However, for certain traits, only a small number of genes can alter the trait. Take the case of sight: changes in color vision must necessarily occur in changes related to opsin genes.
In contrast, in other characteristics the genes that control them are more numerous. About 80 genes are involved in the flowering times of plants, but changes have only been evidenced throughout evolution in a few.
In 1997, Moore and Willmer wondered how common the phenomenon of convergence is.
For these authors, this question remains unanswered. They argue that, based on the examples described so far, there are relatively high levels of convergence. However, they argue that there is still a significant underestimation of evolutionary convergence in organic beings.
In evolution books we find a dozen classic examples of convergence. If the reader wishes to expand his knowledge on the subject, he can consult the book by McGhee (2011), where he will find numerous examples in different groups of the tree of life.
In organic beings, one of the most astonishing examples of evolutionary convergence is the appearance of flight in three lineages of vertebrates: birds, bats, and the now-extinct pterodactyls..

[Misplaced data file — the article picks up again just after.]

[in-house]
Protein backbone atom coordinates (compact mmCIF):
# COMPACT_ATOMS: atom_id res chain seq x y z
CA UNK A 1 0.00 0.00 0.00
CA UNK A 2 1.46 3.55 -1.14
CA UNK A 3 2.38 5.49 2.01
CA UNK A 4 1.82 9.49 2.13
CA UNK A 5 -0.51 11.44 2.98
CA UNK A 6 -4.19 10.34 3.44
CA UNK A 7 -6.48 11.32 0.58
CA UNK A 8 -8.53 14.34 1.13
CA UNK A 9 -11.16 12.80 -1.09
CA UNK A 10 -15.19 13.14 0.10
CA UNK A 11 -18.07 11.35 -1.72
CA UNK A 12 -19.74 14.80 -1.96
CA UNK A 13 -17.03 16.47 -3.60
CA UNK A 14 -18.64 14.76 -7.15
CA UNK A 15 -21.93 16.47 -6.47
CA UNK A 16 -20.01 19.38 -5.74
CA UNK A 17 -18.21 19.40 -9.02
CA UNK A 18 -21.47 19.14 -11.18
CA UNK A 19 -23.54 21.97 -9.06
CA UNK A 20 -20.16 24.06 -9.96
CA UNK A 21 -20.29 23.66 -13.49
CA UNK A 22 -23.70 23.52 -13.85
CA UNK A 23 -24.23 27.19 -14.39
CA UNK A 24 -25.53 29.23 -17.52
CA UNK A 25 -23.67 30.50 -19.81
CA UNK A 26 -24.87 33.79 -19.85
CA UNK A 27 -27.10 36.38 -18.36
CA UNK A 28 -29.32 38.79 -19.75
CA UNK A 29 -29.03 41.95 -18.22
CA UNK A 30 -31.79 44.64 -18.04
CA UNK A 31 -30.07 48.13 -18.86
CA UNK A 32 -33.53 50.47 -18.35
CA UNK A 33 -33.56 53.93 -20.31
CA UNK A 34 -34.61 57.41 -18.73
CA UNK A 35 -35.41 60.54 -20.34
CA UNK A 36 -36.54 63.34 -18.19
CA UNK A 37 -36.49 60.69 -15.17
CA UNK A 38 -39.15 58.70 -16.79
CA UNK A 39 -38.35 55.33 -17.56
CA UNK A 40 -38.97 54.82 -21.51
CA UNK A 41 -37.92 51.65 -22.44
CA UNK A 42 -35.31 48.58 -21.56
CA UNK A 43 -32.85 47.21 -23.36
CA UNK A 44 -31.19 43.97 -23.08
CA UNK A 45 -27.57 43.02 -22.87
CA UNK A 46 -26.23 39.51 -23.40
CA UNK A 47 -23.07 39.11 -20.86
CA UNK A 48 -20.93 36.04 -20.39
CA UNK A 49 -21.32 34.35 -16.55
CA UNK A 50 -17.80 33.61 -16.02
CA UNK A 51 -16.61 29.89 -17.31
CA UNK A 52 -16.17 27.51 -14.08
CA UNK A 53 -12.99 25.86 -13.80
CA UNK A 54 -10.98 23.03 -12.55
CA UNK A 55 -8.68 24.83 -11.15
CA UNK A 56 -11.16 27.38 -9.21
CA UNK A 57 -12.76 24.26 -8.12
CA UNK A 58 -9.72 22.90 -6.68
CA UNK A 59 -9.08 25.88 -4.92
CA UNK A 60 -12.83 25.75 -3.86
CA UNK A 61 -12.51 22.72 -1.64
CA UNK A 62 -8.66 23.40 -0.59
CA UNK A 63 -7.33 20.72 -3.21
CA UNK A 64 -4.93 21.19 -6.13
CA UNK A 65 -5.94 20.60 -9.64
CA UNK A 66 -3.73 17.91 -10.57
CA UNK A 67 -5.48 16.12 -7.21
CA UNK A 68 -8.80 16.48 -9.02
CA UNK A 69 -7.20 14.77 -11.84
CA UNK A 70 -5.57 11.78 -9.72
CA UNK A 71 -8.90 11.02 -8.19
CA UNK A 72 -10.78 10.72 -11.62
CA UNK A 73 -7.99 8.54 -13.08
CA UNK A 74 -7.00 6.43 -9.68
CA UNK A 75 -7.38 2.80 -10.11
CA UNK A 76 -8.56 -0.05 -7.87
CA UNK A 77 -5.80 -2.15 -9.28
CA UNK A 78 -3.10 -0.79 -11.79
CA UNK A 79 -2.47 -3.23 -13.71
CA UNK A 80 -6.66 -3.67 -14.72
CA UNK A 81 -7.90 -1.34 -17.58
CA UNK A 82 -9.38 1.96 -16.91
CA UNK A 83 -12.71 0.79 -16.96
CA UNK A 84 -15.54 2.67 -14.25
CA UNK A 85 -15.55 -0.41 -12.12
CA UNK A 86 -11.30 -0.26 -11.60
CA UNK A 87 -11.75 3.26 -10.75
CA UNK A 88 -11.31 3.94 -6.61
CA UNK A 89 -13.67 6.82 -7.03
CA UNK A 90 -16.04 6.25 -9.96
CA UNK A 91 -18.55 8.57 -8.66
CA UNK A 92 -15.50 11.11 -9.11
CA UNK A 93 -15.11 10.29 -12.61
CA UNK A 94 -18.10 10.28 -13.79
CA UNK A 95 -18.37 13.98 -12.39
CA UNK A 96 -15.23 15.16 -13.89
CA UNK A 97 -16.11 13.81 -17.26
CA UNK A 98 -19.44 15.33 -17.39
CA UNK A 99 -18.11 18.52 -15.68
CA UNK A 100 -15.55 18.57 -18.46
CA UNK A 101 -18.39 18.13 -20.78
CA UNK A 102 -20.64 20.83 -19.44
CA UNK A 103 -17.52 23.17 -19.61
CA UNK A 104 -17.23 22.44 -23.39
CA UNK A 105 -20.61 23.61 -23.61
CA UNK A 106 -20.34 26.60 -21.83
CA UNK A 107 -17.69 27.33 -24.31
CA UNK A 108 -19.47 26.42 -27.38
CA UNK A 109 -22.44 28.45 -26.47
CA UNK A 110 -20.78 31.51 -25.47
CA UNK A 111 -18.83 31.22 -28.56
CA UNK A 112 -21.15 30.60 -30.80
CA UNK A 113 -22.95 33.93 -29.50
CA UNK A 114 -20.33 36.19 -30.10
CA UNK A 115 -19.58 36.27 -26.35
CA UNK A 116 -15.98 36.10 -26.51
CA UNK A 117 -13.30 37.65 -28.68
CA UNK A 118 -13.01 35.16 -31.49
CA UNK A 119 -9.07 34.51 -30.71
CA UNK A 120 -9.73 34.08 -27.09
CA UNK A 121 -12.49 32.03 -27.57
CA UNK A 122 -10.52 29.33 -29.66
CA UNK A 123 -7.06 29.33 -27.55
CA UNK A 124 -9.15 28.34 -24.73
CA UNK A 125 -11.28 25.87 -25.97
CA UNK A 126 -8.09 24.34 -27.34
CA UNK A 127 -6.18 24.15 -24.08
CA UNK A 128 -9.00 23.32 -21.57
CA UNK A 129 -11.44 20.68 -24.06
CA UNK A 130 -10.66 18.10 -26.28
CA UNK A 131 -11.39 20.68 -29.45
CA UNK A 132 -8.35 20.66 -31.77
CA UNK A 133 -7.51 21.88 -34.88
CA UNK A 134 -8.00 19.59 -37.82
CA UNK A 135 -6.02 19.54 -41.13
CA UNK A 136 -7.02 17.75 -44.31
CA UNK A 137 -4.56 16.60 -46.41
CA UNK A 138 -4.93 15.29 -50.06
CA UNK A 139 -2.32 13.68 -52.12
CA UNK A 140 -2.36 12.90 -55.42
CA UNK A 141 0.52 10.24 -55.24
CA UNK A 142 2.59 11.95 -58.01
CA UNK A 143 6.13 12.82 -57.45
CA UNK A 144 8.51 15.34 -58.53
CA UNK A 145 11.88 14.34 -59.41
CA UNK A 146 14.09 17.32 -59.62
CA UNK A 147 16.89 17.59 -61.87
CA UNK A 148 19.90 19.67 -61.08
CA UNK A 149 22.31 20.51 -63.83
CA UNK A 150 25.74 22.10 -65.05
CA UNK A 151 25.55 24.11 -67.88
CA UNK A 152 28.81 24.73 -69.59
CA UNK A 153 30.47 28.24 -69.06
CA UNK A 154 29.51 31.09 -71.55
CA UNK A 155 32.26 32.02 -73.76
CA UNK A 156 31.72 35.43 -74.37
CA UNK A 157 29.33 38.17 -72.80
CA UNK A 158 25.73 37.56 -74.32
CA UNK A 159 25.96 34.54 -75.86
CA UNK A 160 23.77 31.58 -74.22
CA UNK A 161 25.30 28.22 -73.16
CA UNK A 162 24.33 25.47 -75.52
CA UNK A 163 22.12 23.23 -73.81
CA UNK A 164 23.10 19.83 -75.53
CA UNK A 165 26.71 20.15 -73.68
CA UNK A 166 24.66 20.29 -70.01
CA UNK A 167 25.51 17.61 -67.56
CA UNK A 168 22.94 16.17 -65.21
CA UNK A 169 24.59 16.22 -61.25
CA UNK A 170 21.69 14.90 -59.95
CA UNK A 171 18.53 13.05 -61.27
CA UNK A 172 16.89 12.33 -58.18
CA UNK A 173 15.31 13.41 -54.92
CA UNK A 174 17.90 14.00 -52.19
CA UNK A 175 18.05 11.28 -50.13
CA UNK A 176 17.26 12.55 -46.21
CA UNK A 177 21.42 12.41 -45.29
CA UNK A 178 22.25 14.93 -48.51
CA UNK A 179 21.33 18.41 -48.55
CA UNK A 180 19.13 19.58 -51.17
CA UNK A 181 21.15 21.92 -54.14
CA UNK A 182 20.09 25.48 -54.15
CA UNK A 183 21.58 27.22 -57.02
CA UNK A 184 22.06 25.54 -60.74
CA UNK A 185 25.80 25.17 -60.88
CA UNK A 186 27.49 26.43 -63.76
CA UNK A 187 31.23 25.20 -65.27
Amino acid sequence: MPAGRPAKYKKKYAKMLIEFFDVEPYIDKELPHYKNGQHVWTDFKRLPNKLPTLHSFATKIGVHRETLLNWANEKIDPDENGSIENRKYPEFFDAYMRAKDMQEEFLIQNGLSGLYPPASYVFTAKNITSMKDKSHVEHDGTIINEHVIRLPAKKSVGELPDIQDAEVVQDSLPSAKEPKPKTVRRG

In fact, convergence in current flying vertebrate groups goes beyond having forelimbs modified into structures that allow flight..
A series of physiological and anatomical adaptations are shared between both groups, such as the characteristic of having shorter intestines that, it is presumed, reduce the mass of the individual during the flight, making it less expensive and more affective..
Even more surprising, different researchers have found evolutionary convergences within bat and bird groups at the family level..
For example, bats in the family Molossidae are similar to members of the family Hirundinidae (swallows and allies) in birds. Both groups are characterized by rapid flight, at high altitudes, exhibiting similar wings.
Similarly, members of the Nycteridae family converge in various respects with passerine birds (Passeriformes). Both fly at low speeds, and have the ability to maneuver through vegetation.
An outstanding example of evolutionary convergence is found when analyzing two groups of mammals: the aye-yesterday and the squirrels..
Today, the aye-aye (Daubentonia madagascariensis) is classified as a lemuriform primate endemic to Madagascar. Their unusual diet is basically made up of insects.
Thus, the aye-aye has adaptations that have been related to its trophic habits, such as acute hearing, elongation in the middle finger, and teeth with growing incisors..
In terms of the denture, it resembles that of a rodent in several respects. Not only in the appearance of the incisors, they also share an extraordinarily similar dental formula.
The appearance between the two taxa is so striking that the first taxonomists classified the aye-aye, along with the other squirrels, in the genus Sciurus.